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Recently we came across these news’ “Repo Rate cut by 50 bps”, Raghuram Rajan saying “You call me hawk, some call me Santa Claus; I am Raghuram Rajan and I do what I do”. Every news channel and news magazines went crazy and covered this story. So, why is this repo rate so important? How is it going to affect us? In addition to repo rate, various other policy rates also faced a change.

Let’s have a look at all these rates and learn how they affect a consumer and the economy.

POLICY RATES:

  1. Repo Rate-

Repo Rate is the rate at which banks borrow from RBI (The central bank) in case of shortfall of funds. The loan can be kept for a good amount of time when compared to loans taken by way of MSF (Marginal Standing Facility). If a bank is borrowing under Repo Rate, it needs to pledge some government securities with it. Let’s take an example to understand how it works:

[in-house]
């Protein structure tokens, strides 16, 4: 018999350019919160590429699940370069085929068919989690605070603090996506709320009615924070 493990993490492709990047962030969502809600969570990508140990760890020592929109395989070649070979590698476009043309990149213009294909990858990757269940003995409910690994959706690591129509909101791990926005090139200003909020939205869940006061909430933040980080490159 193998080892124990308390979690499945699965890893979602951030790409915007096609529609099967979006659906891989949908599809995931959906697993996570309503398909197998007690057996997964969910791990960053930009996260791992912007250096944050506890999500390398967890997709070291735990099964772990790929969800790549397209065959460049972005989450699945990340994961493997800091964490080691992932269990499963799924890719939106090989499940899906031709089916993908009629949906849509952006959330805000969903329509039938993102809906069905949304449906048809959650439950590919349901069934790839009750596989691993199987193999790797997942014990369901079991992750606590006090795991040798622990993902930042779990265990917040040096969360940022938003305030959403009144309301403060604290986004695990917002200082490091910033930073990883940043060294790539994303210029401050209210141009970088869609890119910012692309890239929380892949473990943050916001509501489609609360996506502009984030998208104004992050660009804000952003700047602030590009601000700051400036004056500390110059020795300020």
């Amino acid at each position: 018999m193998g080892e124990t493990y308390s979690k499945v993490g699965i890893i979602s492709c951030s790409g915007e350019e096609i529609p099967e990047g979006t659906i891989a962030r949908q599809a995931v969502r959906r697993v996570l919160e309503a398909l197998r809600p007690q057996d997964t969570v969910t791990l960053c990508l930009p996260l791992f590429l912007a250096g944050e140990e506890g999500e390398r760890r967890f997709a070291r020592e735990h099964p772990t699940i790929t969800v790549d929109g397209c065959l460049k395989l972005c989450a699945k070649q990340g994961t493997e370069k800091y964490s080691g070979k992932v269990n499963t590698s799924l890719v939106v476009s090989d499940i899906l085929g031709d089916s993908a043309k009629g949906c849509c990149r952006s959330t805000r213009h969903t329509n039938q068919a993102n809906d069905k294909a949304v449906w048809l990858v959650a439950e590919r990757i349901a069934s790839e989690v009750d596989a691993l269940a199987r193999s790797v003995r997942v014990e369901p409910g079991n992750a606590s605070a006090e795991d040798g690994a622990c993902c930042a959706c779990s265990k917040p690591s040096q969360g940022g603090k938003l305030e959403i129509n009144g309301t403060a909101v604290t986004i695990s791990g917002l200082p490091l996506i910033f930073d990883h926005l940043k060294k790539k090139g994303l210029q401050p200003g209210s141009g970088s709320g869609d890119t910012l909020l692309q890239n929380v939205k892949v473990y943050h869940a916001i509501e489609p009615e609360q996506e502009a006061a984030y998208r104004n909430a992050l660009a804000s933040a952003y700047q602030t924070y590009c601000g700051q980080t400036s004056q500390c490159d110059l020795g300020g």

Suppose a bank is in need of ₹100, now imagine the margin requirement for loan is set at 20% (It is the difference between the loan value and the market value), this implies that the banks will be provided loans of only 80% of the securities. So, accordingly the bank will have to pledge the securities amounting to ₹125 to get a loan of ₹100. During the repayment, banks need to pay an amount = Amount taken as loan + Repo Rate.

However, these securities must not be included in SLR (Statutory Liquidity Ratio). Banks need to provide additional securities. Currently the Repo Rate stands at 6.75%

How does it affect a consumer and economy?

RBI uses the tool of repo rate to curb inflation. Suppose that RBI increases repo rate, this implies that banks would get loans at higher interest rates and therefore they will provide loans to consumers at higher interest rates (because of their increasing costs), and since the loans would be costlier people would demand less and if they would be having less money, the spending would be less. And following the laws of demand and supply, if demand falls and supply remains the same then prices are bound to fall and hence inflation stays under control. And if RBI decreases the repo rate then the effect would be exactly opposite, i.e., prices would rise.

So, the question here arises that why did Raghuram Rajan decreased the repo rate by 50 bps if it will increase the inflation?